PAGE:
Results Summary and Professional Abstract
Final Research Report
View this project's final research report.
Related PCORI Dissemination and Implementation Project
|Article Highlight: Age-related challenges—including memory loss, limited caregiver availability, or chronic conditions—can affect how older adults respond to treatment for cancer, but physicians sometimes aren’t aware of them. This study wanted to see if a report about issues related to a patient’s age would improve care-planning communication among the patient, caregiver, and doctor. As reported in JAMA Oncology, compared with patients without a report, patients who had one were engaged in and more satisfied with conversations with their physician.|
Peer review of PCORI-funded research helps make sure the report presents complete, balanced, and useful information about the research. It also assesses how the project addressed PCORI’s Methodology Standards. During peer review, experts read a draft report of the research and provide comments about the report. These experts may include a scientist focused on the research topic, a specialist in research methods, a patient or caregiver, and a healthcare professional. These reviewers cannot have conflicts of interest with the study.
The peer reviewers point out where the draft report may need revision. For example, they may suggest ways to improve descriptions of the conduct of the study or to clarify the connection between results and conclusions. Sometimes, awardees revise their draft reports twice or more to address all of the reviewers’ comments.
Peer reviewers commented and the researchers made changes or provided responses. Those comments and responses included the following:
- The reviewers observed a few discrepancies between the abstract and other parts of the report regarding the primary and secondary aims as well as the outcome measures. They asked for the use of more consistent language in describing outcomes. The researchers revised the report as requested, especially the abstract, and specifically in describing caregiver use of the Health Care Climate Questionnaire (HCCQ). The researchers also added mention of nonsignificant findings about patient and caregiver health-related quality of life to the abstract to make sure that the abstract included all outcomes.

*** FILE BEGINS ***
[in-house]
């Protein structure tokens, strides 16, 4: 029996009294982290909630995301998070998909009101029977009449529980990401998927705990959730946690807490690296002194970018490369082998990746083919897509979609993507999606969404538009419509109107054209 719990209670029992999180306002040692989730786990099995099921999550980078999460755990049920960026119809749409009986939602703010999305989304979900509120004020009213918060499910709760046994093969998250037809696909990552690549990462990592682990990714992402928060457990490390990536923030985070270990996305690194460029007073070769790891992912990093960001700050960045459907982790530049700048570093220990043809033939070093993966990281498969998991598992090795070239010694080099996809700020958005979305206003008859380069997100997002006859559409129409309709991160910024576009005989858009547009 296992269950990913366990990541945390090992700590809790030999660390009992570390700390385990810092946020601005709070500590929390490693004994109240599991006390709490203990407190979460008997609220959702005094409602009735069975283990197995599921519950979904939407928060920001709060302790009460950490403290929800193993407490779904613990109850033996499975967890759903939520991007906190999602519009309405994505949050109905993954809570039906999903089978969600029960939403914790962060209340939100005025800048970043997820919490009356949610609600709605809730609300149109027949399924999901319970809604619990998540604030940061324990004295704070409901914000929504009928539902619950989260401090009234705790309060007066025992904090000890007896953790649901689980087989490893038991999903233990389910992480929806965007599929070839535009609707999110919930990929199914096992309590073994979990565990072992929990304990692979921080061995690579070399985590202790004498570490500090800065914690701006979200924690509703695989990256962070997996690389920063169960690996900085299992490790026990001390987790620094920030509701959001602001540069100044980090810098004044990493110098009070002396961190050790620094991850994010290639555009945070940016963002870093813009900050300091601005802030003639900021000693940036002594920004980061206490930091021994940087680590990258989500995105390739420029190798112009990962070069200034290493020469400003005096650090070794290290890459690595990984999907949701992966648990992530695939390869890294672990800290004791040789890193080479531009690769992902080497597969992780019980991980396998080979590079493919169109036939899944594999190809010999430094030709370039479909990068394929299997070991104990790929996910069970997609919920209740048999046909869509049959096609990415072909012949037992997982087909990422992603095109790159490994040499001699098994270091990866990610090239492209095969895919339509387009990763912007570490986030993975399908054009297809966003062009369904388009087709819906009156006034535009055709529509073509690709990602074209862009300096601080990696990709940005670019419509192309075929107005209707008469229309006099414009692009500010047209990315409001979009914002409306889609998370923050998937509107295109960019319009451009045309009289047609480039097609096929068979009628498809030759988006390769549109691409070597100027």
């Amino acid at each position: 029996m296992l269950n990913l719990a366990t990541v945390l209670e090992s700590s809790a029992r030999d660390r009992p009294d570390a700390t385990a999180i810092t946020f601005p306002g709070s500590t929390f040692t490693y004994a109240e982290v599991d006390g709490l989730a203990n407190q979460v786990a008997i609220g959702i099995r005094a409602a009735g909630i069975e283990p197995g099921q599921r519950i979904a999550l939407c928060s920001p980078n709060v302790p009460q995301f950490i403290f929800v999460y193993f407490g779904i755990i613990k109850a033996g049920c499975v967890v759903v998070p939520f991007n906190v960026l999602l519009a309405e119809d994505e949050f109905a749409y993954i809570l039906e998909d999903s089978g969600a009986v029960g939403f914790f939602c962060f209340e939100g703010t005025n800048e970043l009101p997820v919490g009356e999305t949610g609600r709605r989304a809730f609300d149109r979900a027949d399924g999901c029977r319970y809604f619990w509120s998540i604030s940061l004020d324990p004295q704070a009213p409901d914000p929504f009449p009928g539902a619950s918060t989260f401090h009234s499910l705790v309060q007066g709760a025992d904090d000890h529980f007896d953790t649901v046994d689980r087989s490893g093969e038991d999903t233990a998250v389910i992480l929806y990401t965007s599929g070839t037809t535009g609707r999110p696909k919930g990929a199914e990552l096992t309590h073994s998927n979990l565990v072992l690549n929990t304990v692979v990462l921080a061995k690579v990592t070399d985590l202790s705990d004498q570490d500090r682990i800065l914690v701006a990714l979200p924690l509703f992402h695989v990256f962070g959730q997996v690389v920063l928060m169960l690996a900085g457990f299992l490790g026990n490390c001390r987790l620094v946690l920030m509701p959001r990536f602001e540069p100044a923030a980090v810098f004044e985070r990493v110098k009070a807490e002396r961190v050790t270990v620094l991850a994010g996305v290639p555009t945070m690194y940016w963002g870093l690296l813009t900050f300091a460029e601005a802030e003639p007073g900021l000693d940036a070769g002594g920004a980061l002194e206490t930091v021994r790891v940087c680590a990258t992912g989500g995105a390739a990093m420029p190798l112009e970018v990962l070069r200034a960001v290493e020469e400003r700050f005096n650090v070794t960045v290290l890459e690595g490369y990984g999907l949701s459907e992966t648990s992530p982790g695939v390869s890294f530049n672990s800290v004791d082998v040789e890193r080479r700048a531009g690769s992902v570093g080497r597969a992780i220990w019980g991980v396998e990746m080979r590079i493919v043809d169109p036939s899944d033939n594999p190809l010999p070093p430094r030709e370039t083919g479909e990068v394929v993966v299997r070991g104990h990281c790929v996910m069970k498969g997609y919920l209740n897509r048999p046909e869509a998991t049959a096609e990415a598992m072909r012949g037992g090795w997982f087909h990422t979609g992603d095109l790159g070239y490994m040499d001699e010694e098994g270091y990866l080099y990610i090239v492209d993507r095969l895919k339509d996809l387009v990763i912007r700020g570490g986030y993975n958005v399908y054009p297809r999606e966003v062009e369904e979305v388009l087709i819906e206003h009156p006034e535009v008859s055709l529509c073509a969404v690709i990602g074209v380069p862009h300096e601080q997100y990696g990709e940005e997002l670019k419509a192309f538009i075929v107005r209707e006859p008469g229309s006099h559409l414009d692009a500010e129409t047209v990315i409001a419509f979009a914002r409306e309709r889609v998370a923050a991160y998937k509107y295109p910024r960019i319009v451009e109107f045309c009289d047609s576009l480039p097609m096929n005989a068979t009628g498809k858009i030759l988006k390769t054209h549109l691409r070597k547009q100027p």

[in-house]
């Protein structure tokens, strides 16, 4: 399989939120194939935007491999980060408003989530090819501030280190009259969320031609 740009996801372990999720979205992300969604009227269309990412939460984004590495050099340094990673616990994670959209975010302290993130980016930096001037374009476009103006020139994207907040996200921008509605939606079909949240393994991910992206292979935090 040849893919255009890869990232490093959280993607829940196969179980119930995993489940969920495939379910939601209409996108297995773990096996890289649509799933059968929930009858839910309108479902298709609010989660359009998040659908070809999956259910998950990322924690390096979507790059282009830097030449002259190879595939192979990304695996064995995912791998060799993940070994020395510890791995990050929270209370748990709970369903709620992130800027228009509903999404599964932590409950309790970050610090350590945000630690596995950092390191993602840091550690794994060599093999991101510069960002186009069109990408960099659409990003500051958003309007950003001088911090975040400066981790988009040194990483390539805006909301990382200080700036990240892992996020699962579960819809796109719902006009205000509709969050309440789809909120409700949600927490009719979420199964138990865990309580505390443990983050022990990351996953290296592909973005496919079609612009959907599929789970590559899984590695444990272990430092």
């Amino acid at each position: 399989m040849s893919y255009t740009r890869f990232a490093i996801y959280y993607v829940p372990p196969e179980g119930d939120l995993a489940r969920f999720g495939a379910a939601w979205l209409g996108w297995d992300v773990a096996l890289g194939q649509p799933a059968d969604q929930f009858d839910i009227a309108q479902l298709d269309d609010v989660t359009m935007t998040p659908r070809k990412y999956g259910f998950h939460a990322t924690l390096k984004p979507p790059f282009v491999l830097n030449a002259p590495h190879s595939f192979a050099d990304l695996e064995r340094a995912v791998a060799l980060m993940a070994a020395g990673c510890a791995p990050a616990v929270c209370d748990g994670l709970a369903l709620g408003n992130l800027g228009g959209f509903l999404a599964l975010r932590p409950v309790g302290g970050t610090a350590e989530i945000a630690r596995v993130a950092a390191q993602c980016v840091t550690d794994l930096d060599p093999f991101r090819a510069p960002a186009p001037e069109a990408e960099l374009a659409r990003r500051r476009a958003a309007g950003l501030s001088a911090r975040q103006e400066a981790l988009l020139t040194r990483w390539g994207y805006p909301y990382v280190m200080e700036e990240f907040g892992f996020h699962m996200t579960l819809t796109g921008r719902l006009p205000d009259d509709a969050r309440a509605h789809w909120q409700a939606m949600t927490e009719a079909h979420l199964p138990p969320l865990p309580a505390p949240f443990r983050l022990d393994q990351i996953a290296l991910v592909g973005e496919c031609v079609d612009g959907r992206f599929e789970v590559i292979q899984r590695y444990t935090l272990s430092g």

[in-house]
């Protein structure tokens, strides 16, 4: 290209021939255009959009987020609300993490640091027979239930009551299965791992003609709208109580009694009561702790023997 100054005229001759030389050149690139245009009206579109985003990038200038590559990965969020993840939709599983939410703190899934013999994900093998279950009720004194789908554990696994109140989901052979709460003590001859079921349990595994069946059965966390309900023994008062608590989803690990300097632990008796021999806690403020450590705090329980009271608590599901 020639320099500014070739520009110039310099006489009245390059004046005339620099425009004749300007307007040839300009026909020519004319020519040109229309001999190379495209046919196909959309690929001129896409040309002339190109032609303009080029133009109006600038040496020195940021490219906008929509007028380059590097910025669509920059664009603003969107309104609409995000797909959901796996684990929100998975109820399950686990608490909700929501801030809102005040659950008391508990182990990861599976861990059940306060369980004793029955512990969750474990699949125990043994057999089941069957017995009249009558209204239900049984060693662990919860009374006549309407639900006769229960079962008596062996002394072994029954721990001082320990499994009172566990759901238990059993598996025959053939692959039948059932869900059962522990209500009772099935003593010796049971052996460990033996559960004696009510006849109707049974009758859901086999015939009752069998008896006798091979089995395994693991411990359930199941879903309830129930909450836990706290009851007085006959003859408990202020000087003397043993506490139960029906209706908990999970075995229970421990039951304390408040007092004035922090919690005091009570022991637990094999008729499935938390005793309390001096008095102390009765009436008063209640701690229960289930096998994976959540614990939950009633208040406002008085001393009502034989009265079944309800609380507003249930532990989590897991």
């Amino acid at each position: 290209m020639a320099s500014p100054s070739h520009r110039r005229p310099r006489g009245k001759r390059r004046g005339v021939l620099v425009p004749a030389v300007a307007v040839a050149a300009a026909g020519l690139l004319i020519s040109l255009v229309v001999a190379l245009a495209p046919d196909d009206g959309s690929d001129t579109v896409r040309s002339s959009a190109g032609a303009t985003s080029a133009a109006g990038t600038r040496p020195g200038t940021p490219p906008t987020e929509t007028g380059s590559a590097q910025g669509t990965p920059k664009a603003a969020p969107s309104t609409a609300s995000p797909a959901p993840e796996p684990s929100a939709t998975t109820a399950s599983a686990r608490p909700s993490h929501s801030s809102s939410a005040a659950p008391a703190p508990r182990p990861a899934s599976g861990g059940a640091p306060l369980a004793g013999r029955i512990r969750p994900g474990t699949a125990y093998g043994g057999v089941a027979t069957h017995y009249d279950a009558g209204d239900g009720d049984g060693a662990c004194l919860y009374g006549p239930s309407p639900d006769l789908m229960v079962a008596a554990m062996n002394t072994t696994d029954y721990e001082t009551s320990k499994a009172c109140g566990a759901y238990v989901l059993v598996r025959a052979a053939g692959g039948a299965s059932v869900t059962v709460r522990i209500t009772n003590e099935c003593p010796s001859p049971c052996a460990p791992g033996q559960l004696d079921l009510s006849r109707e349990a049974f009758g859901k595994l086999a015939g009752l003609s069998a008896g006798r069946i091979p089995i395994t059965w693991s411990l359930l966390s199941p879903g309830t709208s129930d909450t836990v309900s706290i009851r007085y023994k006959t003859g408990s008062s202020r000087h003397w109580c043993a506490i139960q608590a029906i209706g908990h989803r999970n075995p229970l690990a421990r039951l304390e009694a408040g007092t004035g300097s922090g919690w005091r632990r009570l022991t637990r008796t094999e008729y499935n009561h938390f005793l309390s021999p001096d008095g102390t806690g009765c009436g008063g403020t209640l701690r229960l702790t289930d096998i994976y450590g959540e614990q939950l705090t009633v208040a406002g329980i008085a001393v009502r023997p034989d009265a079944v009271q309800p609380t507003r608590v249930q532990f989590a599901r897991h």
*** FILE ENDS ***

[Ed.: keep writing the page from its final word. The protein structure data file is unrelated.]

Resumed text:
- The reviewers noted that the researchers used outcome data from the 4- to 6- week visit HCCQ when the 10- to 14-day post-visit data were not available. They asked the researchers how often this occurred and what the potential impact could be on the results. The researchers explained that they used the 4- to 6-week visit data in place of missing 10- to 14-day data in 60 patients. The researchers then looked at the outcomes trends for patients who completed both data points and found that the HCCQ values for age-related conversations decreased from the 10- to 14-day measurement to the 4- to 6-week measurement, indicating that the imputed values for those 60 patients should have been slightly lower than would have been expected if 10- to 14-day data were available. This led the researchers to conclude that their imputed results for 10- to 14-day outcomes should be considered conservative.
- The reviewers noted that once researchers added six-month outcome data to the longitudinal models, it was evident that the group differences in caregiver satisfaction with communication visible at four to six weeks was no longer visible at six months. The reviewers asked the researchers to change their conclusions accordingly. The researchers countered that because the intervention did show improvement in caregiver satisfaction at 4-6 weeks, it was reasonable to conclude that the intervention performed better than the control group on this measure. They did revise their conclusions to acknowledge that the benefits evident at four to six weeks did not persist to six months.
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